Made.com today says it’s reviewing its strategic options and rethinking staffing levels at a time when sales have been hit by rising inflation and falling consumer confidence. Made says that in the 15 months since its stockmarket flotation it has been affected by two major headwinds that now mean it has to withdraw its full-year guidance.
Firstly, it has seen fall in spending at a time when it had stocked up in order to deliver faster to customers. That now means it is overstocked, with cash tied up in working capital and is faced with discounting in order to sell at a time when customer acquisition costs are rising.
Secondly, supply chains have been disrupted, resulting in lower reliability and significantly higher costs. In the second half of 2021, Made’s freight costs rose to £45.3m from £8.2m in the period period in 2020 – impacting profit margins in a way that it hasn’t been able to fully pass on to customers. Cost inflation in its supply chain, says Made, has continued through the first half of this year, with freight rates and carrier costs now structurally higher. The effect of the Russian invasion of Ukraine on fossil fuel prices has raised fulfilment costs further, in areas from last-mile delivery to carrier fuel surcharges.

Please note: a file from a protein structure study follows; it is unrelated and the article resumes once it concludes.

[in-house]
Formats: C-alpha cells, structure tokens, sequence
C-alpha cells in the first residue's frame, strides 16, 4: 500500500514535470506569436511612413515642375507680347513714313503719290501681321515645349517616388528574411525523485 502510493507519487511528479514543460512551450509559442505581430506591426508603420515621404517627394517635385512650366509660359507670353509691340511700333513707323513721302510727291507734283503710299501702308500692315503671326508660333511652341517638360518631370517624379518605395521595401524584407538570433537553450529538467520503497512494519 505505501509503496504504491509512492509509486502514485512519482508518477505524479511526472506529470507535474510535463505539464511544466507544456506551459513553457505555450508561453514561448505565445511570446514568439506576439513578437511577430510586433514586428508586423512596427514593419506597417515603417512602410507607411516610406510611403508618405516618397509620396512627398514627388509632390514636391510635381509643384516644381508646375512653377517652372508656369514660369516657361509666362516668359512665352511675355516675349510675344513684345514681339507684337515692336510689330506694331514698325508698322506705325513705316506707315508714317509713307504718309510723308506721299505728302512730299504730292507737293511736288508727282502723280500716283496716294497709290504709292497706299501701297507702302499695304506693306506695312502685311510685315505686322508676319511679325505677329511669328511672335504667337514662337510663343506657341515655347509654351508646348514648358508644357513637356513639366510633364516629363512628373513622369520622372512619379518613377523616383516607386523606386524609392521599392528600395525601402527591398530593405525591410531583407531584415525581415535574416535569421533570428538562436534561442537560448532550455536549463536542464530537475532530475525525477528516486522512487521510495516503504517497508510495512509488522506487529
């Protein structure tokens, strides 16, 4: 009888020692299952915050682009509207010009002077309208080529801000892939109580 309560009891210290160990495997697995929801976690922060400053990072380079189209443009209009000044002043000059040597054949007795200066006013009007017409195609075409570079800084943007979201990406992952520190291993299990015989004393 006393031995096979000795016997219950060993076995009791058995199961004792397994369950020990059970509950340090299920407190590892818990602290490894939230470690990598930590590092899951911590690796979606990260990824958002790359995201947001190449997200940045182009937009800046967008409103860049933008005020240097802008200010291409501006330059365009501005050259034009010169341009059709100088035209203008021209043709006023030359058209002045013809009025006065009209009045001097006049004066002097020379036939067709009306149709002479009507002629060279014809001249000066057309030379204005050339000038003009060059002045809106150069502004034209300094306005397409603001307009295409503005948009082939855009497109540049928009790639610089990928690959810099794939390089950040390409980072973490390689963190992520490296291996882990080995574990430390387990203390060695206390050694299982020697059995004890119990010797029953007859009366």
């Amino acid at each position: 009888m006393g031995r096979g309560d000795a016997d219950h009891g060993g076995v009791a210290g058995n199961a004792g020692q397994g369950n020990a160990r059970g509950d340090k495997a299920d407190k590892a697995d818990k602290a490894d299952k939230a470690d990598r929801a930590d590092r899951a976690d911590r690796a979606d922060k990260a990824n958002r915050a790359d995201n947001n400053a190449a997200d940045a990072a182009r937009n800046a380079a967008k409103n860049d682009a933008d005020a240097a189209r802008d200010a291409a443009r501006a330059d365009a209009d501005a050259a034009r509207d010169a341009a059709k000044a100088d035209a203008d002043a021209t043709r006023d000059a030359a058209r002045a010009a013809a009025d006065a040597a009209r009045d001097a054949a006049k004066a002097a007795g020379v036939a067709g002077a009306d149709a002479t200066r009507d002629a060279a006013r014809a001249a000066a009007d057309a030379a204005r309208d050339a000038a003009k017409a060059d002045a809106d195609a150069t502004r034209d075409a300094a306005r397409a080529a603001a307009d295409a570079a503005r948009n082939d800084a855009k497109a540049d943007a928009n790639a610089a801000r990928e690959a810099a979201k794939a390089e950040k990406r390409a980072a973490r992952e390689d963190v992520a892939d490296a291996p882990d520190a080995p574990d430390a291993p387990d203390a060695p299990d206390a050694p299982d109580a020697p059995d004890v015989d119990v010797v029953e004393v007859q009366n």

Made says it has action it has taken to manage its costs and cash flow include reducing forward buying and putting a hiring freeze in place, cutting back on marketing introducing a new marketplace model that doesn’t require it to have the stock in place as well taking the first steps to start sourcing from Europe.
“In order to extend the group’s cash runway further, the board has condoled that costs must be reduced further and a process has commerced to implement additional cost reductions, including a strategic headcount review, within the next few weeks, whilst retaining appropriate skills and resources to be able to conduct the strategic review process effectively,” Made says in today’s statement.
As a result of uncertain trading conditions, the retailer’s board has concluded this is not a good time to raise equity on the markets and has instead embarked on a strategic review investigating possibilities that range from from debt financing to looking for outside investment, an outright sale or a combination of these.
It has appointed PricewaterhouseCoopers to advise it on the strategic review and formal sales process, while JP Morgan Cazenove is advising it on the Takeover Code.
Made says that while it has had discussions with interested parties, no formal offer has been received. Made.com is ranked Top250 in RXUK Top500 research.